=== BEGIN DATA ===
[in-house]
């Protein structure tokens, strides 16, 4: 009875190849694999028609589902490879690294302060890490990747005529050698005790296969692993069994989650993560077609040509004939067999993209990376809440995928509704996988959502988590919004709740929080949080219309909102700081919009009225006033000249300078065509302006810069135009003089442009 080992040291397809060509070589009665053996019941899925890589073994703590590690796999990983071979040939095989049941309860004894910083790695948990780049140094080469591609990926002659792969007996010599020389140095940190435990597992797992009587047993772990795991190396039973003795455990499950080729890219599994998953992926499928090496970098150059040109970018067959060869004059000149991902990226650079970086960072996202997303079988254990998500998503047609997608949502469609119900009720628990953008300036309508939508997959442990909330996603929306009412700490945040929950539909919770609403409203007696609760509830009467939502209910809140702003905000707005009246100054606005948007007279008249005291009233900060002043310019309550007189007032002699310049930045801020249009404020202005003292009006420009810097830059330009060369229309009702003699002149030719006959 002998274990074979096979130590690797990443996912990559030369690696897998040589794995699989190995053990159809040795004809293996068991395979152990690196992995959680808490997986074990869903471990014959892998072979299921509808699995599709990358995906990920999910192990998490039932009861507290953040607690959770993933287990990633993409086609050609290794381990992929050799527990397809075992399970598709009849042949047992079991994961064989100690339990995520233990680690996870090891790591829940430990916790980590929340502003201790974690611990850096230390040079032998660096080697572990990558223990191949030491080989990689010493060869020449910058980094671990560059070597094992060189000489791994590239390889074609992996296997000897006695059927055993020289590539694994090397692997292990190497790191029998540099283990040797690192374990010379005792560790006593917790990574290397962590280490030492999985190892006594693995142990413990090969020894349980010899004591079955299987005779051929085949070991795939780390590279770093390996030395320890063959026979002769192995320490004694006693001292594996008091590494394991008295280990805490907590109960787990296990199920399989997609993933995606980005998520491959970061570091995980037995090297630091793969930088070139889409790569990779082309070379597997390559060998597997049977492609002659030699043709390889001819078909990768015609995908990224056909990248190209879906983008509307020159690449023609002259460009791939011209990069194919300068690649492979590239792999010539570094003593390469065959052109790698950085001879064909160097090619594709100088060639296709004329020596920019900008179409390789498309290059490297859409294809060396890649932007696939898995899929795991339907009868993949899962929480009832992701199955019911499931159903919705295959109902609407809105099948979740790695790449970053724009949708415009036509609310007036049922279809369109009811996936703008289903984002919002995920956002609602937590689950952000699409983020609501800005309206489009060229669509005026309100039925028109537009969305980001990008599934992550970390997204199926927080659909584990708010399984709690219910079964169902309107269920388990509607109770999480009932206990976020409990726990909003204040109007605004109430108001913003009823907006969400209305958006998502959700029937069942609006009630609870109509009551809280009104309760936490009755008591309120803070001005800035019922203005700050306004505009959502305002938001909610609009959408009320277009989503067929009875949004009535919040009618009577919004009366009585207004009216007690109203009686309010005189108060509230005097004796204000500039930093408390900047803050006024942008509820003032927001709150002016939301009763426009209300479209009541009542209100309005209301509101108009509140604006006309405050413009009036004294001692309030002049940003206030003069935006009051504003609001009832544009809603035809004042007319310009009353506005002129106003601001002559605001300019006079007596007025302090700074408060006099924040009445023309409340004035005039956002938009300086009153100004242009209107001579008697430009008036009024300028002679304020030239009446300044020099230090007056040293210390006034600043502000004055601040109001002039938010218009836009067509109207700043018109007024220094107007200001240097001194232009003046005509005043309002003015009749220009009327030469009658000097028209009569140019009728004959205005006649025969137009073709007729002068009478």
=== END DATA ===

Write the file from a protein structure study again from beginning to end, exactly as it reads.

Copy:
[in-house]
């Protein structure tokens, strides 16, 4: 009875190849694999028609589902490879690294302060890490990747005529050698005790296969692993069994989650993560077609040509004939067999993209990376809440995928509704996988959502988590919004709740929080949080219309909102700081919009009225006033000249300078065509302006810069135009003089442009 080992040291397809060509070589009665053996019941899925890589073994703590590690796999990983071979040939095989049941309860004894910083790695948990780049140094080469591609990926002659792969007996010599020389140095940190435990597992797992009587047993772990795991190396039973003795455990499950080729890219599994998953992926499928090496970098150059040109970018067959060869004059000149991902990226650079970086960072996202997303079988254990998500998503047609997608949502469609119900009720628990953008300036309508939508997959442990909330996603929306009412700490945040929950539909919770609403409203007696609760509830009467939502209910809140702003905000707005009246100054606005948007007279008249005291009233900060002043310019309550007189007032002699310049930045801020249009404020202005003292009006420009810097830059330009060369229309009702003699002149030719006959 002998274990074979096979130590690797990443996912990559030369690696897998040589794995699989190995053990159809040795004809293996068991395979152990690196992995959680808490997986074990869903471990014959892998072979299921509808699995599709990358995906990920999910192990998490039932009861507290953040607690959770993933287990990633993409086609050609290794381990992929050799527990397809075992399970598709009849042949047992079991994961064989100690339990995520233990680690996870090891790591829940430990916790980590929340502003201790974690611990850096230390040079032998660096080697572990990558223990191949030491080989990689010493060869020449910058980094671990560059070597094992060189000489791994590239390889074609992996296997000897006695059927055993020289590539694994090397692997292990190497790191029998540099283990040797690192374990010379005792560790006593917790990574290397962590280490030492999985190892006594693995142990413990090969020894349980010899004591079955299987005779051929085949070991795939780390590279770093390996030395320890063959026979002769192995320490004694006693001292594996008091590494394991008295280990805490907590109960787990296990199920399989997609993933995606980005998520491959970061570091995980037995090297630091793969930088070139889409790569990779082309070379597997390559060998597997049977492609002659030699043709390889001819078909990768015609995908990224056909990248190209879906983008509307020159690449023609002259460009791939011209990069194919300068690649492979590239792999010539570094003593390469065959052109790698950085001879064909160097090619594709100088060639296709004329020596920019900008179409390789498309290059490297859409294809060396890649932007696939898995899929795991339907009868993949899962929480009832992701199955019911499931159903919705295959109902609407809105099948979740790695790449970053724009949708415009036509609310007036049922279809369109009811996936703008289903984002919002995920956002609602937590689950952000699409983020609501800005309206489009060229669509005026309100039925028109537009969305980001990008599934992550970390997204199926927080659909584990708010399984709690219910079964169902309107269920388990509607109770999480009932206990976020409990726990909003204040109007605004109430108001913003009823907006969400209305958006998502959700029937069942609006009630609870109509009551809280009104309760936490009755008591309120803070001005800035019922203005700050306004505009959502305002938001909610609009959408009320277009989503067929009875949004009535919040009618009577919004009366009585207004009216007690109203009686309010005189108060509230005097004796204000500039930093408390900047803050006024942008509820003032927001709150002016939301009763426009209300479209009541009542209100309005209301509101108009509140604006006309405050413009009036004294001692309030002049940003206030003069935006009051504003609001009832544009809603035809004042007319310009009353506005002129106003601001002559605001300019006079007596007025302090700074408060006099924040009445023309409340004035005039956002938009300086009153100004242009209107001579008697430009008036009024300028002679304020030239009446300044020099230090007056040293210390006034600043502000004055601040109001002039938010218009836009067509109207700043018109007024220094107007200001240097001194232009003046005509005043309002003015009749220009009327030469009658000097028209009569140019009728004959205005006649025969137009073709007729002068009478």